Wormley says he and his teammates are ready to answer.

“Competition’s been great,” Wormley said to Lions247. “[It] definitely made the room better. … A lot of players are being more aggressive, more nasty, fighting, trying to get that spot.”

Hope the new RBs are the real deal

Keyvone Lee, Penn State’s top back the past 2 seasons, is not the problem. But nor is he the solution for what ails Penn State’s running game. Lee has averaged a team-best 4.9 yards on limited carries since 2020, but he has none of the freakish skills that enabled Barkley to thrive despite a weak line. Jump cuts, hurdles and breakaway speed aren’t parts of Lee’s game.

Last year, PSU ranked 112th in the nation in runs of 10+ yards (44) and tied for 121st in runs of 20+ yards (8). Only 4 teams had fewer 20-yard rushes than the Lions. When it came to really big jaunts, 50+ yards, the Lions had none — one of 20 teams with that distinction. Back when Barkley last played for PSU, in 2017, the team had 5 rushes of 50+ yards, 4 of 60+, 2 of 80+ and even 1 of 90+.

Want to make an offensive line feel good about itself? Pad the stats with some monster rushing plays.

Early-enrollee freshmen Nicholas Singleton and Kaytron Allen, both highly touted recruits, might be able to bring that element back to the PSU attack. Singleton, in particular, brings quite the resume: 5-star top RB recruit in the country and Gatorade National Player of the Year.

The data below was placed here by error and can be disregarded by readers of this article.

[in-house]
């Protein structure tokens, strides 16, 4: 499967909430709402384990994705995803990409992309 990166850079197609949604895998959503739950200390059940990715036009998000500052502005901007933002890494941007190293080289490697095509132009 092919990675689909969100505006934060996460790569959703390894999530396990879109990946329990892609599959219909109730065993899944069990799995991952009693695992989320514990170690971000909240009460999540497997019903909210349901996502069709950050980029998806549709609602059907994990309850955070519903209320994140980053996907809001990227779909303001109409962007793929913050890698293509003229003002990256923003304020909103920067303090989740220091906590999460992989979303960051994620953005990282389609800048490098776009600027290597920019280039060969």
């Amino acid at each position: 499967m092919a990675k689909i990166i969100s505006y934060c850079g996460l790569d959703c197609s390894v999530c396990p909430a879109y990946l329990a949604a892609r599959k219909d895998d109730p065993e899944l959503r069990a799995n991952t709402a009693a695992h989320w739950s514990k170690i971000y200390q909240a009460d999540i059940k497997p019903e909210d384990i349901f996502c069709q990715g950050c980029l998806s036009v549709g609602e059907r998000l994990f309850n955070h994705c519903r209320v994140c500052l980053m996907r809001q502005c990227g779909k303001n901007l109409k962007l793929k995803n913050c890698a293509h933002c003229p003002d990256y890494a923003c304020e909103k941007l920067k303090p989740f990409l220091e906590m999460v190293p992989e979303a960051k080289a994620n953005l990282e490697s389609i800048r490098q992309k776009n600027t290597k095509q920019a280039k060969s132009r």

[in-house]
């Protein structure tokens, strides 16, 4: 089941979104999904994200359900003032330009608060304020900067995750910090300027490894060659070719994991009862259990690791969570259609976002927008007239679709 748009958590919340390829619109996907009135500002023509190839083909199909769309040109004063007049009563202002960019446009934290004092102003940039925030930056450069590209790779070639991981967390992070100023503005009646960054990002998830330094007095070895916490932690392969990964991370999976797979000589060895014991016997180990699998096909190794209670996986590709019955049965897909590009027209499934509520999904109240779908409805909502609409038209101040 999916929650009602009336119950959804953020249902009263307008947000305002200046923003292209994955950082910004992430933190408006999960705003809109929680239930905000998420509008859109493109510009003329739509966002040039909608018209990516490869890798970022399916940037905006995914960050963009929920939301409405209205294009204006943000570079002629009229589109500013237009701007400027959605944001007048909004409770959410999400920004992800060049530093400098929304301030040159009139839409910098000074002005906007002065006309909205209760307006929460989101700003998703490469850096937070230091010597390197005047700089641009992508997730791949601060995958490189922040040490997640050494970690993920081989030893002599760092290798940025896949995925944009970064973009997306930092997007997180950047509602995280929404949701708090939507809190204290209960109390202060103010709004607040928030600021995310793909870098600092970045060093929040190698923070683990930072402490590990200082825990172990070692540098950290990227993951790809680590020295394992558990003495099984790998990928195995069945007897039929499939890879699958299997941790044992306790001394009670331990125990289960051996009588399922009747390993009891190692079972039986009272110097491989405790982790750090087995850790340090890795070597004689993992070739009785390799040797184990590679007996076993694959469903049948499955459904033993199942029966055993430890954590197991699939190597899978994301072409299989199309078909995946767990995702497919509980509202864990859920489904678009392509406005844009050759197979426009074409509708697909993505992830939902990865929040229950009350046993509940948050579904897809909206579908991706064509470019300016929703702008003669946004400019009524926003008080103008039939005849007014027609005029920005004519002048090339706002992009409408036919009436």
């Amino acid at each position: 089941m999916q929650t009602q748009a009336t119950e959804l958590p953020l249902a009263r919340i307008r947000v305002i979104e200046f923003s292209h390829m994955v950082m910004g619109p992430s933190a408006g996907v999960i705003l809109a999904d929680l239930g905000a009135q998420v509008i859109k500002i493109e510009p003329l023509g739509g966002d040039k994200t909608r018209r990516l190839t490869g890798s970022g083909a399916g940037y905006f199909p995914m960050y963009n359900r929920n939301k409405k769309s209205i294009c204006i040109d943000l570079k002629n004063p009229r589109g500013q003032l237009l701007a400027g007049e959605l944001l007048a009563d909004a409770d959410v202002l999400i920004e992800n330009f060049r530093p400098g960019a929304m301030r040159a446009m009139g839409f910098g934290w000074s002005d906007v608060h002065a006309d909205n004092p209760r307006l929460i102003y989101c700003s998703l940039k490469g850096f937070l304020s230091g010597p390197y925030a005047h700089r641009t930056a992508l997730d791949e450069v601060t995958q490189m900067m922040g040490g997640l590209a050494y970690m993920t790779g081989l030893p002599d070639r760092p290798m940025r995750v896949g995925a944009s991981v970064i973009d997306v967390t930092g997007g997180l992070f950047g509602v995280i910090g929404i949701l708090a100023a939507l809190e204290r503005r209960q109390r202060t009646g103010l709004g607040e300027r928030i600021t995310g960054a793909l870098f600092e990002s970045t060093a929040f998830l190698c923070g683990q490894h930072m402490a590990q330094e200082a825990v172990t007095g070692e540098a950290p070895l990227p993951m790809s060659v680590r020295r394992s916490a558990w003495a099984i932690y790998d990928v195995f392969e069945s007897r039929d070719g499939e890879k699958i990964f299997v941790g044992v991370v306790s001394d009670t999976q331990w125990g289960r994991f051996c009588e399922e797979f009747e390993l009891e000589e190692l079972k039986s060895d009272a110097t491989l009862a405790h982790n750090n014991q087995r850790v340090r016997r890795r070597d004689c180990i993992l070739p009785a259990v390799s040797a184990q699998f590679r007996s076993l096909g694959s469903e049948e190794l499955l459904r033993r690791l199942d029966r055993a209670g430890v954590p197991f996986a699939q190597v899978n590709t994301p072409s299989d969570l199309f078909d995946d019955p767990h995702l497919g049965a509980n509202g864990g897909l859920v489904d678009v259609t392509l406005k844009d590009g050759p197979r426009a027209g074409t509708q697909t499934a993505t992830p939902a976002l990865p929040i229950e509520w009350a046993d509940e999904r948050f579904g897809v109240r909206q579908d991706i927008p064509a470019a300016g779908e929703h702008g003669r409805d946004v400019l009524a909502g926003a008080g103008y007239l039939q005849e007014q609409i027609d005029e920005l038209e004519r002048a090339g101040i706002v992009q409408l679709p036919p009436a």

Some backs need a succession of quality blocks to find daylight, others just need one lineman to screen a key defender for a split second. If Singleton and Allen can be backs of the latter variety, Penn State’s line might look a whole lot better. And then it becomes symbiotic; the line and backs feed off each other, and both rooms find their confidence soaring.

Starting the season at Purdue, rather than at Wisconsin against the Badgers’ stout defense like last year, might facilitate just such a happening.

Understand the new dynamics

Success up front isn’t going to look like it did at Penn State before the turn of the century. Using superior size and talent to steamroll all but 1 or 2 opponents every year hasn’t often worked for PSU since it joined the Big Ten in 1993. And it doesn’t work for almost anybody else, either.

Only a select few programs — Michigan and Alabama last year, for example — can impose their will on opponents with brute strength. Otherwise, it’s a read-and-react game. A finesse game. Big man’s ballet.